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Narrative film and ethical life: The projection of possibilities

Stadler, Jane Megan (2000) Narrative film and ethical life: The projection of possibilities. PhD thesis, Murdoch University.

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This thesis concentrates on the intersections of three fields: ethics, narrative and film. The objective is to describe the ways in which narrative structure is implicated in ethical understanding and, in particular, how cinematic narratives and our interaction with them offer valuable resources for ethical life. Extending existing work on moral philosophy and literature to consider cinema, and phenomenological analyses of film to include ethics, I will argue that furthering theoretical understanding of spectatorial engagement with film sheds light on the practices and processes involved in developing ethical insight. An examination of the complex dynamics of cinematic spectatorship reveals the ethical significance of the embodied, perceptual, imaginative, emotional, and cerebral dimensions of practices of narrative engagement.

The ideas and arguments throughout the thesis arise from and evolve through close attention to specific films, springing from a conception of ethics that emphasises the complexity and contextuality of human interrelatedness. The first chapter offers an overview of the ways in which ethical understanding has been sought in both the content and form of narrative texts. I argue that narrative is a discursive form rich with unique possibilities for furthering ethical insight, and that ethical understanding and the practice of ethical deliberation inescapably involve narration. The second chapter looks specifically at narrative film, suggesting that a phenomenological understanding of the inherently evaluative nature of perception can draw out the ethical implications of both the experience of film spectatorship and the attitude taken by films themselves to the subject matter they embrace. Within this approach to film, spectatorship is understood as an embodied, perceptual experience of intersubjective engagement: a dialogue with the film. Chapter Three concentrates on the ways in which narrative (and the configuring acts involved in narration and narrative interpretation) is central to personal and ethical identity, such that we cannot ‘relate’ to others or be ‘accountable’ for our actions without understanding our lives as narratives.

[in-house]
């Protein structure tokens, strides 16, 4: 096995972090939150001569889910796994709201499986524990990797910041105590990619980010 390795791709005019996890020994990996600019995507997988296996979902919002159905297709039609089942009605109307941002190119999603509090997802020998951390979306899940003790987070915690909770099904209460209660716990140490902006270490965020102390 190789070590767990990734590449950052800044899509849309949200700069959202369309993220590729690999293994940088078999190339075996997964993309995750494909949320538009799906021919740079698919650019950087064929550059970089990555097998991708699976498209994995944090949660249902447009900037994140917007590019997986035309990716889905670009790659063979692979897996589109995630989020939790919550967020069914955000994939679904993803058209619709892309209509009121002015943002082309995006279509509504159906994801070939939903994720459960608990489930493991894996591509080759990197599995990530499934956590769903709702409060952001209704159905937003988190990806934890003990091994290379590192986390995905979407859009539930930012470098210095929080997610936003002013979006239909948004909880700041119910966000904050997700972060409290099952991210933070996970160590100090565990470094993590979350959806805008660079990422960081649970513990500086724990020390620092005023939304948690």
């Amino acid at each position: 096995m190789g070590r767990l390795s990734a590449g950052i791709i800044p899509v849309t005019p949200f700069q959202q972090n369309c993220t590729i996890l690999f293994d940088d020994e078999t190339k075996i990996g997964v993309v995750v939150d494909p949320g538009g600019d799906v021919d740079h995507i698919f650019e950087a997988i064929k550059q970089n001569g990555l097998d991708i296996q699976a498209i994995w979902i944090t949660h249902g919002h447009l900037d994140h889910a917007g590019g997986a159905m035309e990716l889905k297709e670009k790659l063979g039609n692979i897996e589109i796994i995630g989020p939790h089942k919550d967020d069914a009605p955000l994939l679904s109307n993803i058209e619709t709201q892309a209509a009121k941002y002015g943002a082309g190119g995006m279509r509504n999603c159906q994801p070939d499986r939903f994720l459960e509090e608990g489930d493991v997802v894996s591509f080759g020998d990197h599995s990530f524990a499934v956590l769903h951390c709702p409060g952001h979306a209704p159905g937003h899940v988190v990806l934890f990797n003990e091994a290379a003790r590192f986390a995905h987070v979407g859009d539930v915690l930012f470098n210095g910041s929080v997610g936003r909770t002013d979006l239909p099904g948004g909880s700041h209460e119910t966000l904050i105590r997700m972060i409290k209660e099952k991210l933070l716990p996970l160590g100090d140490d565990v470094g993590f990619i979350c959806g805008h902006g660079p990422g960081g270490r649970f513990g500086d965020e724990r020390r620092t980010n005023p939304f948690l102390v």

The remainder of the thesis explores the ethical dimensions of different levels of attentive engagement with film texts. Chapters Four and Five look at the ways in which narrative film elicits the emotional and imaginative involvement of its spectators, considering how these faculties are involved in ethical deliberation. The final chapter describes a practice of ethically attentive engagement conducive to a sensitive and responsive, reflective understanding of self and others, claiming that engagement with cinematic narratives offers a model for ethical attention and concluding by suggesting how narrative engagement can potentially transfigure ethical experience.

Item Type: Thesis (PhD)
Murdoch Affiliation(s): Division of Social Sciences, Humanities and Education
Notes: Note to the author: If you would like to make your thesis openly available on Murdoch University Library's Research Repository, please contact: Thank you.
Supervisor(s): Bowden, Peta
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